Jax 'really impressive,' logs career-high 10 K's

August 11th, 2021

MINNEAPOLIS -- Considering didn’t strike anyone out in his last start, he had some ground to make up -- and he wasted no time in doing that.

Forget for a second that he was never a strikeout pitcher who could blow his stuff by hitters in the Minor Leagues, or that he had never reached double digits in strikeouts in any professional start before this season. Armed with a better fastball and a new approach, the rookie reached previously unseen heights on Tuesday night against the White Sox, posting a career-best 10 strikeouts against one of the league’s premier offenses as he pitched the Twins to a 4-3 win.

“You have to do a lot of things right to go six [innings] and only give up a few against a good offense like this, but the swing and miss was really impressive while pitching in the zone and finding a way to do that,” manager Rocco Baldelli said.

Jax wasn’t originally in line for the victory despite his six strong innings, also a career-high, because he allowed back-to-back homers to Adam Engel and José Abreu in the third inning, with the two-run shot and solo blast sending the White Sox to a 3-2 lead. That stood until Willians Astudillo’s two-run homer in the sixth put the Twins ahead, when he went to a knee on a mighty swing that swatted an inside pitch to the left-field seats.

“La Tortuga” helped the cause on defense, too, snaring a liner at third base in the eighth inning to start an inning-ending double play with the tying run on first.

“You're really never sure what he's going to do,” Baldelli said. “Sometimes, he does more damage on pitches six inches above the zone or in or down. You really don't know. He's a guy that does cover different areas in unique ways and can throw some loops at the opposing team and the opposing pitchers.”

For those who wondered if Jax’s low career strikeout totals and low-90s fastball could continue to play at the big league level, consider, too, that this is a different Jax in 2021, one with more vertical movement on his fastball thanks to some tweaked mechanics involving his hand placement during his motion and a greater reliance on his fastball and slider.

In fact, he threw the fastball and slider on 68 of his 83 pitches while using his curveball and changeup only to mix things up, a variation from the more balanced approach he’s used in the past. It’s tough to argue with the results, considering his 10 strikeouts matched his most in any professional start since he was drafted in 2016. Prior to this season, when he made those adjustments, he had never topped eight strikeouts in a start.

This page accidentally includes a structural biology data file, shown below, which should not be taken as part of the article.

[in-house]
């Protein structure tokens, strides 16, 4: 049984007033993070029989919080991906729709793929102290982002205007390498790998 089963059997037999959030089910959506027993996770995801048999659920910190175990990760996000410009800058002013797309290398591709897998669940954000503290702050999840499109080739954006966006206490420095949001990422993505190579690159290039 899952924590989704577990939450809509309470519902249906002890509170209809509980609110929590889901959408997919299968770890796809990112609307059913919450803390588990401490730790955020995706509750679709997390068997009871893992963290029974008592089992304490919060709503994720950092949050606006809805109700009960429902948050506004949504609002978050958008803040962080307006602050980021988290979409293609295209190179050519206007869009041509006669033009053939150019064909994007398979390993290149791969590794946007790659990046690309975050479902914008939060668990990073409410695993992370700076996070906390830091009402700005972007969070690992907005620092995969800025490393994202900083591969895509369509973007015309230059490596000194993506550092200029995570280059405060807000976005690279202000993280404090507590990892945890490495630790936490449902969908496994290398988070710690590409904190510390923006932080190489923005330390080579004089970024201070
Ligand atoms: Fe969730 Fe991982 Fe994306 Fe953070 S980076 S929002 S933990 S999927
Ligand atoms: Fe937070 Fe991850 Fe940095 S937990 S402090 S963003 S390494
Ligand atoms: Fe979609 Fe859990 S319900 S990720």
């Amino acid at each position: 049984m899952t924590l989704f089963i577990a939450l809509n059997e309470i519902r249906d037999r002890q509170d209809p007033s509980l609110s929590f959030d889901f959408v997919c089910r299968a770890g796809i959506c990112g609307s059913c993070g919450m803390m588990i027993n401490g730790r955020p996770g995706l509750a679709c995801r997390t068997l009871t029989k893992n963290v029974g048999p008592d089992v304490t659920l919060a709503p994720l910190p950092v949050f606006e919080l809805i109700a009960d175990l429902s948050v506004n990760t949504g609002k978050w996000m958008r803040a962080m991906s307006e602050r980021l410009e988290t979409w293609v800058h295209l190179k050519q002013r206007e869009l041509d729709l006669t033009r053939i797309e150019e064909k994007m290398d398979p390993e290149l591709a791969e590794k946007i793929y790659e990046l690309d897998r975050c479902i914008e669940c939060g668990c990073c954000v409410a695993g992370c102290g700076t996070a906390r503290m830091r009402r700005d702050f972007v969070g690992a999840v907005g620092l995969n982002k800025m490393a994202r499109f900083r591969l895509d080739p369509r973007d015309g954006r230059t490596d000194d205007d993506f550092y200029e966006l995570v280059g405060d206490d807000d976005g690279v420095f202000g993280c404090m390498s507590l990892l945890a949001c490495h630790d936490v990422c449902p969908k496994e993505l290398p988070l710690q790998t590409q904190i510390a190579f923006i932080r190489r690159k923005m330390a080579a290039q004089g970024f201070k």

Jax became the first Twins rookie pitcher with double-digit strikeouts in a game since Trevor May struck out 10 White Sox batters on Sept. 14, 2014.

“I know those are my two strengths, truly, when I’m on the mound: my slider for a strikeout pitch and setting up with my fastball,” Jax said. “I’ve always had good command of my fastball, but now that it’s sort of playing to the carry, technicality of a fastball, I can use and exploit that.”

Jax threw more sliders (35) than fastballs (33) in a start for the first time in his big league career and, as he mentioned, picked up seven of his 10 strikeouts with the slider. Five of those came swinging, but two also came looking -- a sign that the White Sox hitters didn’t necessarily have Jax’s new approach figured out or weren’t reading the movement of the pitch properly.

“We saw some swings at some sliders that were in the dirt bouncing,” Baldelli said. “I saw a lot of sliders, too, that when he would throw it and spin it real good in the zone, sometimes they would just take it. They weren’t able to pull the trigger on it.”

As for whether his stuff is good enough to translate his consistent Minors performance (3.20 career ERA) to the Majors? Across Jax’s last four outings, when he’s gotten the opportunity to start games and stay on a regular schedule, he has a 2.66 ERA in 20 1/3 frames against strong competition featuring the White Sox twice, the Astros and the Cardinals.

The sample size is still small -- albeit growing -- and he still has more to show. But showing off upside like this, in clear advancement from his Minor League career, will continue to help him stand out from a young starter pack that already includes Bailey Ober and Charlie Barnes and could also grow to encompass Randy Dobnak, Lewis Thorpe and Joe Ryan in the coming months.

“Double-digit strikeouts against the Chicago White Sox is not something you're going to see from a lot of starting pitchers in this game,” Baldelli said.

“I always knew I could get outs, up and down the lower levels in the Minors,” Jax said. “That was never an issue. [The issue] was just missing barrels and swings and misses. … I knew that I had to adapt as well. That was definitely relayed to me coming into this year. If I wanted to give myself the best chance, I had to also improve my stuff from that standpoint.”